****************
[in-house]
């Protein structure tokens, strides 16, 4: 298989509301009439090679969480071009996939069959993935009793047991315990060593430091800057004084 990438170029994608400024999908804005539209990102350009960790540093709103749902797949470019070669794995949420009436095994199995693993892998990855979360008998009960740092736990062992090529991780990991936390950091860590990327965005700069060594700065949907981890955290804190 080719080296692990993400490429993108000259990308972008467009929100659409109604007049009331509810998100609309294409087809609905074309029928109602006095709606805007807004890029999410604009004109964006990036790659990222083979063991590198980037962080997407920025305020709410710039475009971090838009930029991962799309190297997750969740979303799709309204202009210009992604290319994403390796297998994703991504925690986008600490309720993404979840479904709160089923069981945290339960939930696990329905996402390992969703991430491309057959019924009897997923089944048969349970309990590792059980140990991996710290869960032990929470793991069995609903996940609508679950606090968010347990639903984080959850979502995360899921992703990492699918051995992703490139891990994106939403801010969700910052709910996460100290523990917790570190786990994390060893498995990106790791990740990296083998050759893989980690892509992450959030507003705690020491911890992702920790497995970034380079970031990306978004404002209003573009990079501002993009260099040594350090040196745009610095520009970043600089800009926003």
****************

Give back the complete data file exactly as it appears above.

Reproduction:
[in-house]
């Protein structure tokens, strides 16, 4: 298989509301009439090679969480071009996939069959993935009793047991315990060593430091800057004084 990438170029994608400024999908804005539209990102350009960790540093709103749902797949470019070669794995949420009436095994199995693993892998990855979360008998009960740092736990062992090529991780990991936390950091860590990327965005700069060594700065949907981890955290804190 080719080296692990993400490429993108000259990308972008467009929100659409109604007049009331509810998100609309294409087809609905074309029928109602006095709606805007807004890029999410604009004109964006990036790659990222083979063991590198980037962080997407920025305020709410710039475009971090838009930029991962799309190297997750969740979303799709309204202009210009992604290319994403390796297998994703991504925690986008600490309720993404979840479904709160089923069981945290339960939930696990329905996402390992969703991430491309057959019924009897997923089944048969349970309990590792059980140990991996710290869960032990929470793991069995609903996940609508679950606090968010347990639903984080959850979502995360899921992703990492699918051995992703490139891990994106939403801010969700910052709910996460100290523990917790570190786990994390060893498995990106790791990740990296083998050759893989980690892509992450959030507003705690020491911890992702920790497995970034380079970031990306978004404002209003573009990079501002993009260099040594350090040196745009610095520009970043600089800009926003």